Teens: Addiction is Treatable

Teens: Addiction is Treatable

Maybe you’re struggling from an addiction, and if you’ve already made the decision to get sober, perhaps you’ve even experienced a relapse or two. However, it’s important to know that recent advances in the scientific understanding of teen addiction clearly indicate that the brain has the remarkable ability to recover after an extensive absence of using drugs, even with such a harsh substance as methamphetamine.

Even after a prolonged addiction, recovery is possible, albeit difficult. But don’t let that discourage you! Treatment for drug addiction is not unlike treating a chronic illness. It must include the transformation of deeply embedded habits, thoughts, and beliefs. As these internal patterns find change, it is possible that you might experience relapse. However, this doesn’t mean that your recovery is impossible; in many cases, a relapse can strengthen your commitment to stay sober.

Assuming that there are no mental illnesses that co-exist with your addiction, then the primary method of treatment is a combination of medication, behavioral therapy, and addressing any underlying issues (abuse, domestic violence, trauma, or loss) that might have prompted the use of drugs or alcohol in the first place.

Medication can be used in different ways in the recovery process. For instance, it can be a tool to assist the process of withdrawal in the beginning stages of healing. Other types of medication can facilitate the brain’s ability to adapt to the absence of the abused drug, and still other forms of medication can help to prevent relapse by inhibiting the brain’s triggers for craving drugs.

Behavioral therapy examines any attitudes, beliefs, and thought patterns you might have that contribute to a dysfunctional lifestyle. For instance, Cognitive Behavioral Therapy (CBT), specifically, is a form of psychotherapy that addresses unhealthy patterns of thought that lead to making poor choices. CBT also provides healthier coping mechanisms to help manage challenging emotions, triggering life circumstances, and stress, replacing any old methods of coping that may have furthered dysfunction and stress. CBT can also enhance the effectiveness of the treatment medication. This, in turn, assists with your ability to stay in treatment longer.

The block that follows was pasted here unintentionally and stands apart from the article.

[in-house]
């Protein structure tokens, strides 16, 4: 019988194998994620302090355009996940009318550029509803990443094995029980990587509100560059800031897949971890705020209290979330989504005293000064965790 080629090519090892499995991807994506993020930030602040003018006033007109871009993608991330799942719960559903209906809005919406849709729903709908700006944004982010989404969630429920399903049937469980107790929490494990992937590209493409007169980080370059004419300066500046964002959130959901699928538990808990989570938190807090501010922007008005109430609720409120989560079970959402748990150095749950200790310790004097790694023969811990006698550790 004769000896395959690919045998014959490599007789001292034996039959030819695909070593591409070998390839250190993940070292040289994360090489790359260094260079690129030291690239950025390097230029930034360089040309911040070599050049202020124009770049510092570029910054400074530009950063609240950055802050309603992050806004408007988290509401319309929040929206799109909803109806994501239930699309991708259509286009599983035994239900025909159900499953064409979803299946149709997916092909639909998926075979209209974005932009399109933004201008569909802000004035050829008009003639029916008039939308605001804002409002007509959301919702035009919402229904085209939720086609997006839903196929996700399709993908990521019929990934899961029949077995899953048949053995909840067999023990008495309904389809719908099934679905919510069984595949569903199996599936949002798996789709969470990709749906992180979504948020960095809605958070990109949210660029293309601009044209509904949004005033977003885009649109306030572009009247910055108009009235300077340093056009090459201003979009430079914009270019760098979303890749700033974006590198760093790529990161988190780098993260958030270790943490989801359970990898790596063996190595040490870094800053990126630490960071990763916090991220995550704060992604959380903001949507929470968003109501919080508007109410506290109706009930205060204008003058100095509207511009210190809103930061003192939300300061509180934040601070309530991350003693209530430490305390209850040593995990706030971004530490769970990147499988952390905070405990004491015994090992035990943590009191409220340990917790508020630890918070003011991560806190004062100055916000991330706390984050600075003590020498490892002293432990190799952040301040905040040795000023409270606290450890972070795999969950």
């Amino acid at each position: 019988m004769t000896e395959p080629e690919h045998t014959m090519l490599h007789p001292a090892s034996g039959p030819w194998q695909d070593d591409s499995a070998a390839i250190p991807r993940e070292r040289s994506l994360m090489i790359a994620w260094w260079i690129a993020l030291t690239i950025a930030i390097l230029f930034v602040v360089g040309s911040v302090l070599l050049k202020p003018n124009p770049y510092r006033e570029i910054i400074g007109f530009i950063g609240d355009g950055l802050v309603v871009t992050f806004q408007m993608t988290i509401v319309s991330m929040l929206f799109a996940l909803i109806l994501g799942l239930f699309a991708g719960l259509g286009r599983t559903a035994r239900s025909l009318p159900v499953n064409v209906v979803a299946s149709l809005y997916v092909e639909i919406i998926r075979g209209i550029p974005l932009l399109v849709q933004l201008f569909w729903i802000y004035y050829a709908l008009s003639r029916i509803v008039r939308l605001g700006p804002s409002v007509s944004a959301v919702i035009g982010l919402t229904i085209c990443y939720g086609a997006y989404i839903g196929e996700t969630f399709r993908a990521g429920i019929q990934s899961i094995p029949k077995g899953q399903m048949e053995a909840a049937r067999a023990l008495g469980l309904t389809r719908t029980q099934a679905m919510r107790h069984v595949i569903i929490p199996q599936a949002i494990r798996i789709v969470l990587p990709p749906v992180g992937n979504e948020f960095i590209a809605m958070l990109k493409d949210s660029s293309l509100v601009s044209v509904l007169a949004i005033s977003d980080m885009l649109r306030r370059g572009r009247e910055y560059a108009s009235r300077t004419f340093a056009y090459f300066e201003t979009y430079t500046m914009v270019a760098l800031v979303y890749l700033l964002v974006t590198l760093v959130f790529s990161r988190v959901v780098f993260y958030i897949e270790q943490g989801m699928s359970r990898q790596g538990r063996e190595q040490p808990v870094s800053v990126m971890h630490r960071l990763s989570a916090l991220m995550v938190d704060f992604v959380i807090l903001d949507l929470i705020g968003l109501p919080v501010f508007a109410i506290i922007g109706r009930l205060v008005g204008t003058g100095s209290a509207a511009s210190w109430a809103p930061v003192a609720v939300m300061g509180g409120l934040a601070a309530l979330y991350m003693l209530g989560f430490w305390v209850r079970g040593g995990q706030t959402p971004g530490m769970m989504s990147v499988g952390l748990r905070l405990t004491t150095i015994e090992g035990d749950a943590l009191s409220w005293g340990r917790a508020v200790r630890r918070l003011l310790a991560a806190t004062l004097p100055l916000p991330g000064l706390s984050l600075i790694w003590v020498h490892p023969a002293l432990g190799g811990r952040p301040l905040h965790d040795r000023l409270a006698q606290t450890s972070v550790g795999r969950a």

In order to assess your willingness and readiness to change, another form of therapy that is also incredibly successful and often used towards the beginning of treatment is Motivational Interviewing. This form of therapy seeks to evoke your intrinsic desire to change. Because recovering from an addiction is a path that only you can walk, the desire to change must come from within. All the therapeutic tools and medication might be available for you, but if you are not ready to let go of your addiction, then it will most likely remain a significant disturbance in your life.

If you do decide that you’re ready and you’re willing to make the commitment to a sober life, despite the challenges, the therapeutic resources mentioned above can be available to you. These and other forms of support, such as group therapy with other teens who are struggling from an addiction, can make all the difference in the world. With the right support, encouragement, and commitment, you can create a drug-free and healthy life.

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